Prithvi-III

                      Development

                      350 km

                      Solid

                      Dhanush (ship-launched)

                      Operational

                      400 km

                      Liquid

                      Sagarika/K-15 (SLBM)

                      Tested/Development

                      700 km

                      Solid

                      Agni-I

                      Operational

                      700-1,200 km

                      Solid

                      Agni-II

                      Operational

                      2,000+ km

                      Solid

                      Agni-III

                      Operational

                      3,200+ km

                      Solid

                      Agni-IV

                      Tested/Development

                      3,500+ km

                      Solid

                      Agni-V

                      Tested/Development

                      5,200+ km

                      Solid

                      Agni-VI

                      Development

                      8,000-10,000 km

                      Solid

                      K-4 (SLBM)

                      Tested/Development

                      3,500 km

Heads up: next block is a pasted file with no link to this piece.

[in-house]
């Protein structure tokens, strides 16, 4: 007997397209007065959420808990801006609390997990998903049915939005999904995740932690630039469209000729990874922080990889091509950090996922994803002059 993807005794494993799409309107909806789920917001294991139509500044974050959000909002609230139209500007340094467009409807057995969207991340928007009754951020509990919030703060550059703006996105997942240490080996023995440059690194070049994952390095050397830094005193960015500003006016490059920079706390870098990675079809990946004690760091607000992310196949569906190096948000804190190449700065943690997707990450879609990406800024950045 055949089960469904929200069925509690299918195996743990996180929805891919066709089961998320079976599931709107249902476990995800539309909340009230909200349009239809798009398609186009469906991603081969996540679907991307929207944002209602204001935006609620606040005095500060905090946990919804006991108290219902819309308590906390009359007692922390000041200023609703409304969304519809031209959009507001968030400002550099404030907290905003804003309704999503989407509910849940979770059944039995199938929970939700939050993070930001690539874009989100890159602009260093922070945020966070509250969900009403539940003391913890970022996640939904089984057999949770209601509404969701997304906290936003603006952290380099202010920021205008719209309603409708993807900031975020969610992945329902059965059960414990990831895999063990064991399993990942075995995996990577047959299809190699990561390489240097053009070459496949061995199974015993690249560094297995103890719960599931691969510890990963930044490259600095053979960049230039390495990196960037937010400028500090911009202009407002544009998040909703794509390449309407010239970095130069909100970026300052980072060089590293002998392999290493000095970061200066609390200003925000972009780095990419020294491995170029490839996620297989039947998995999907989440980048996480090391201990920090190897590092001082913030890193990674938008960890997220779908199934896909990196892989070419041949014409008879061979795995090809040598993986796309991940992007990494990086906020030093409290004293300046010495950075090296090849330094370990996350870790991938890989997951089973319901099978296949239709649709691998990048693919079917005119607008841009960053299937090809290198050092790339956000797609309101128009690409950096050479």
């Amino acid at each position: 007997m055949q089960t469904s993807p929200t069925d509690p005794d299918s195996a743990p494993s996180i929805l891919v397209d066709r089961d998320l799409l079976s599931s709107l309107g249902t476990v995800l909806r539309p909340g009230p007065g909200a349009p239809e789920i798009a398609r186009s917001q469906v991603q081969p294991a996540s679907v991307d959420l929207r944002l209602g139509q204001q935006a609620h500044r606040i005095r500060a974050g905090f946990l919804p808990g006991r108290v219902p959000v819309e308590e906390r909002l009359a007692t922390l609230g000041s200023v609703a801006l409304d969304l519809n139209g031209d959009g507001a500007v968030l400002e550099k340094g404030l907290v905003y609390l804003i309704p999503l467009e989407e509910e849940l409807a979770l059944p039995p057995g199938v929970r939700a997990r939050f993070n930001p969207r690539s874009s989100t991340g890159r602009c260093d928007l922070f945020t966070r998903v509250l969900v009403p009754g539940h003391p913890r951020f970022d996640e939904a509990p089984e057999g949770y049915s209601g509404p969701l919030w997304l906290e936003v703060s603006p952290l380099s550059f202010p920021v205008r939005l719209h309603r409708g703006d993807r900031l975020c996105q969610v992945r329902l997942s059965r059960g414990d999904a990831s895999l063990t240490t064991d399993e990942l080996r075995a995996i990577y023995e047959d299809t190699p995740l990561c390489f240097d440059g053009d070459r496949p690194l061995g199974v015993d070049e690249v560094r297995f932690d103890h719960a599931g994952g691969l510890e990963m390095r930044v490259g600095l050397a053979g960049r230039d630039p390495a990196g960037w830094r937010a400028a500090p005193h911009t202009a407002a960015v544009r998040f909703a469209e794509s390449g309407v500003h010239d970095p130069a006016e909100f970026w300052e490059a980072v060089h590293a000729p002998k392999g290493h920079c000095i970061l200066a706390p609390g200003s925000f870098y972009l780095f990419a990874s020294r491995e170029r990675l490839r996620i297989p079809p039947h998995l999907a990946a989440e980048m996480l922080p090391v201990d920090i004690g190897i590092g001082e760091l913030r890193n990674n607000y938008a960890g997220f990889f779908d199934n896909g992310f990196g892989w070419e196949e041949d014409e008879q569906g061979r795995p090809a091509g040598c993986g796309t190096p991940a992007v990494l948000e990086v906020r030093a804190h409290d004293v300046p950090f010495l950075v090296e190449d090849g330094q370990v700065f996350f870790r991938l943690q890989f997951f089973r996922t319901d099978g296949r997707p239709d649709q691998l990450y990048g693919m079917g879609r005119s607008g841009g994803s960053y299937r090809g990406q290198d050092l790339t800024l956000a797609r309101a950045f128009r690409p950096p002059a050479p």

Solid

                      K-5 (SLBM)

                      Rumored Development

                      6,000+ km

                      Solid

                      Iran

                       

                      Mushak-120

                      Operational

                      130 km

                      Solid

                      Mushak-160

                      Operational

                      160 km

                      Solid

                      Qiam-1

                      Operational

                      500-1,000 km

                      Liquid

                      Fateh-110

                      Operational

                      200-300 km

                      Solid

                      Fateh-313

                      Operational

                      500 km

                      Solid

                      Tondar-69 (CSS-8)

                      Operational

                      150 km

                      Solid